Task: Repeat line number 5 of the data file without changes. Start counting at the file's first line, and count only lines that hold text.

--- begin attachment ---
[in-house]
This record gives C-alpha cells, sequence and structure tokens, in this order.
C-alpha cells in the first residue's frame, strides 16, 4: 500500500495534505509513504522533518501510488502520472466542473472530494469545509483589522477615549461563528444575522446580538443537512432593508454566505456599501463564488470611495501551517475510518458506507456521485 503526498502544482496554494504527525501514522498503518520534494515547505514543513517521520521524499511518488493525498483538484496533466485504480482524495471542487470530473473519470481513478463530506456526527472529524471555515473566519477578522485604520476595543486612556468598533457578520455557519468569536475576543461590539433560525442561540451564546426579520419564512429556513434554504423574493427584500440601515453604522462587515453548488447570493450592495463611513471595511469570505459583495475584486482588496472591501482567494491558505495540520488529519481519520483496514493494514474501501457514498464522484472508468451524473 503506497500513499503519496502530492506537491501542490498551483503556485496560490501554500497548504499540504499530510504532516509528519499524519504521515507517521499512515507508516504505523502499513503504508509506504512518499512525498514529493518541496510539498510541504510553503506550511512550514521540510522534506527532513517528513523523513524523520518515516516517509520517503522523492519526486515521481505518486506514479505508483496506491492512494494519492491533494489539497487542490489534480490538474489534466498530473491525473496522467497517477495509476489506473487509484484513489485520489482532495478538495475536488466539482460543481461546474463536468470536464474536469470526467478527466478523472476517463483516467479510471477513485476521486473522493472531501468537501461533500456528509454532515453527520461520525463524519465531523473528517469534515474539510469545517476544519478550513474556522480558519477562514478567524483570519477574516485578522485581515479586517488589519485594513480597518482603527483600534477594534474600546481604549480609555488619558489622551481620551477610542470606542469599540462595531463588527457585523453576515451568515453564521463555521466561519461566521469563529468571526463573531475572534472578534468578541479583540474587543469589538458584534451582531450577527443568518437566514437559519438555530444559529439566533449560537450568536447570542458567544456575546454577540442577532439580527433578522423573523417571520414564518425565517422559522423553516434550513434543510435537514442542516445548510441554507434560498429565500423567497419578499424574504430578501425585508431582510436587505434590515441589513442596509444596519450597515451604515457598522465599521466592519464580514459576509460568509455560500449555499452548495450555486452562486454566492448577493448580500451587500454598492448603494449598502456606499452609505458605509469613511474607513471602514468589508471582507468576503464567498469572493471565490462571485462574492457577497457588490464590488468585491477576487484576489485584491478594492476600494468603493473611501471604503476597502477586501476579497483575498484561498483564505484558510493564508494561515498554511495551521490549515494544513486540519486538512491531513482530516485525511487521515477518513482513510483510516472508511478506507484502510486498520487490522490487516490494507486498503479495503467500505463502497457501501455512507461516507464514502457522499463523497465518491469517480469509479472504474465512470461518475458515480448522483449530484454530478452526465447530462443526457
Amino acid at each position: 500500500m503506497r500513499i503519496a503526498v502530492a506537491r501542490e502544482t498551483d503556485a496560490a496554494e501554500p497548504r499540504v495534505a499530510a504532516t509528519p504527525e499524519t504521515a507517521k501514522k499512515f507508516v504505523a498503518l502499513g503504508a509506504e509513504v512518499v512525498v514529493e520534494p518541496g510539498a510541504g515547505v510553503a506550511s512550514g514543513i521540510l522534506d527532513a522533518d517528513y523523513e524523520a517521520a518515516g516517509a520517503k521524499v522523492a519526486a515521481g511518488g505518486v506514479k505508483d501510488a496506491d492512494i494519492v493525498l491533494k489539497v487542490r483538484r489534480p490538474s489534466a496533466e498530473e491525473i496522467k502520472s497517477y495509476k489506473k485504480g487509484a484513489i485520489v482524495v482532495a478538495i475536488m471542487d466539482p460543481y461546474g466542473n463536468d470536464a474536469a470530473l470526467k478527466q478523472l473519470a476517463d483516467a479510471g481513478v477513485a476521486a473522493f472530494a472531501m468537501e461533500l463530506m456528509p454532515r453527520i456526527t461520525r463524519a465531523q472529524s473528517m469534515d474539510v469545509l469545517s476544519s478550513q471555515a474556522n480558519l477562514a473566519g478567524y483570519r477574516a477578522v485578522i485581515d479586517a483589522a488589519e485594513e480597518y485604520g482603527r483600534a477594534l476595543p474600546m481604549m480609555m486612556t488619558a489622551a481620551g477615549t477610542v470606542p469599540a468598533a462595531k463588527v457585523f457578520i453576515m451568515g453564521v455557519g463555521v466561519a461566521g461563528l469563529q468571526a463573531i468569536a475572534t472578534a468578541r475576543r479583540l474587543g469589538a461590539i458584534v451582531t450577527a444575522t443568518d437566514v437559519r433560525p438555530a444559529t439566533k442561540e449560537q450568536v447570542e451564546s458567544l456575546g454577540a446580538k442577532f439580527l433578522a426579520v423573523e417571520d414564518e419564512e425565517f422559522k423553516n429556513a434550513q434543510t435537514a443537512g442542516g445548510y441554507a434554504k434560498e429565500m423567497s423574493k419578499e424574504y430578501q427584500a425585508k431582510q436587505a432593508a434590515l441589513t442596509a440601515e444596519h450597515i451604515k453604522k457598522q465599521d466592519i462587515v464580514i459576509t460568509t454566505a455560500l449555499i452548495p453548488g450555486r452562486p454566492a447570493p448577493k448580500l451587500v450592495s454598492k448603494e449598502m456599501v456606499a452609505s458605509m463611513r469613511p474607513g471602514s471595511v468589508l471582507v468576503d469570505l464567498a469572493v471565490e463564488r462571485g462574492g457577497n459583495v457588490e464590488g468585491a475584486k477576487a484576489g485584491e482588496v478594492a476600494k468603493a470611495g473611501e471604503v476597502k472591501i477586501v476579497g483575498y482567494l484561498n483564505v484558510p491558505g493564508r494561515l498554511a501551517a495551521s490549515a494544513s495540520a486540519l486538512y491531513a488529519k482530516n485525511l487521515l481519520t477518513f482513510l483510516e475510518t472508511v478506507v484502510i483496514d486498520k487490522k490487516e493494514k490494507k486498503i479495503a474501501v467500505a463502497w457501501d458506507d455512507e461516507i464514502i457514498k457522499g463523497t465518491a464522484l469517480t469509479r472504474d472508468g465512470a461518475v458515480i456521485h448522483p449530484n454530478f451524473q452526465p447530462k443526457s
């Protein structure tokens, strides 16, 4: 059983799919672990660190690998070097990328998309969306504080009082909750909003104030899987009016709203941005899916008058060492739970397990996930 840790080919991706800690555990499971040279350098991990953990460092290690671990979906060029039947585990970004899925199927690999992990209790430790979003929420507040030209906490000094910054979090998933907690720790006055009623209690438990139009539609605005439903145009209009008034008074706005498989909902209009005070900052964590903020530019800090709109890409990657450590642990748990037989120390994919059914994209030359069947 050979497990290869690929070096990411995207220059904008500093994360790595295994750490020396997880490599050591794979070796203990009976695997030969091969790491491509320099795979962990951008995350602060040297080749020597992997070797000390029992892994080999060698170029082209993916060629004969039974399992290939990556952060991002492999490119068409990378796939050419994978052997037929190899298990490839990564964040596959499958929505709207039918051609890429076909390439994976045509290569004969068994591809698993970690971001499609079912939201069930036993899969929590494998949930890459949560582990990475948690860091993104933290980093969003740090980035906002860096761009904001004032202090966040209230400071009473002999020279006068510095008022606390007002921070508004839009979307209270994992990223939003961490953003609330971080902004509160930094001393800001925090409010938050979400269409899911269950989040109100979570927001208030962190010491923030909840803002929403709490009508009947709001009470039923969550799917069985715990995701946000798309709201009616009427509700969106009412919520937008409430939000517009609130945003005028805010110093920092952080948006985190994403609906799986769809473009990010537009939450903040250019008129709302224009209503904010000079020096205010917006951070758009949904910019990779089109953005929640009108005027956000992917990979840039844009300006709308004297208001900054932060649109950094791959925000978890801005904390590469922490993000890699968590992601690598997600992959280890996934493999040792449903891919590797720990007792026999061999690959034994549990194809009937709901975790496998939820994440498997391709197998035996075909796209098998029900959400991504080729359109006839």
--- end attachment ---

């Protein structure tokens, strides 16, 4: 059983799919672990660190690998070097990328998309969306504080009082909750909003104030899987009016709203941005899916008058060492739970397990996930 840790080919991706800690555990499971040279350098991990953990460092290690671990979906060029039947585990970004899925199927690999992990209790430790979003929420507040030209906490000094910054979090998933907690720790006055009623209690438990139009539609605005439903145009209009008034008074706005498989909902209009005070900052964590903020530019800090709109890409990657450590642990748990037989120390994919059914994209030359069947 050979497990290869690929070096990411995207220059904008500093994360790595295994750490020396997880490599050591794979070796203990009976695997030969091969790491491509320099795979962990951008995350602060040297080749020597992997070797000390029992892994080999060698170029082209993916060629004969039974399992290939990556952060991002492999490119068409990378796939050419994978052997037929190899298990490839990564964040596959499958929505709207039918051609890429076909390439994976045509290569004969068994591809698993970690971001499609079912939201069930036993899969929590494998949930890459949560582990990475948690860091993104933290980093969003740090980035906002860096761009904001004032202090966040209230400071009473002999020279006068510095008022606390007002921070508004839009979307209270994992990223939003961490953003609330971080902004509160930094001393800001925090409010938050979400269409899911269950989040109100979570927001208030962190010491923030909840803002929403709490009508009947709001009470039923969550799917069985715990995701946000798309709201009616009427509700969106009412919520937008409430939000517009609130945003005028805010110093920092952080948006985190994403609906799986769809473009990010537009939450903040250019008129709302224009209503904010000079020096205010917006951070758009949904910019990779089109953005929640009108005027956000992917990979840039844009300006709308004297208001900054932060649109950094791959925000978890801005904390590469922490993000890699968590992601690598997600992959280890996934493999040792449903891919590797720990007792026999061999690959034994549990194809009937709901975790496998939820994440498997391709197998035996075909796209098998029900959400991504080729359109006839």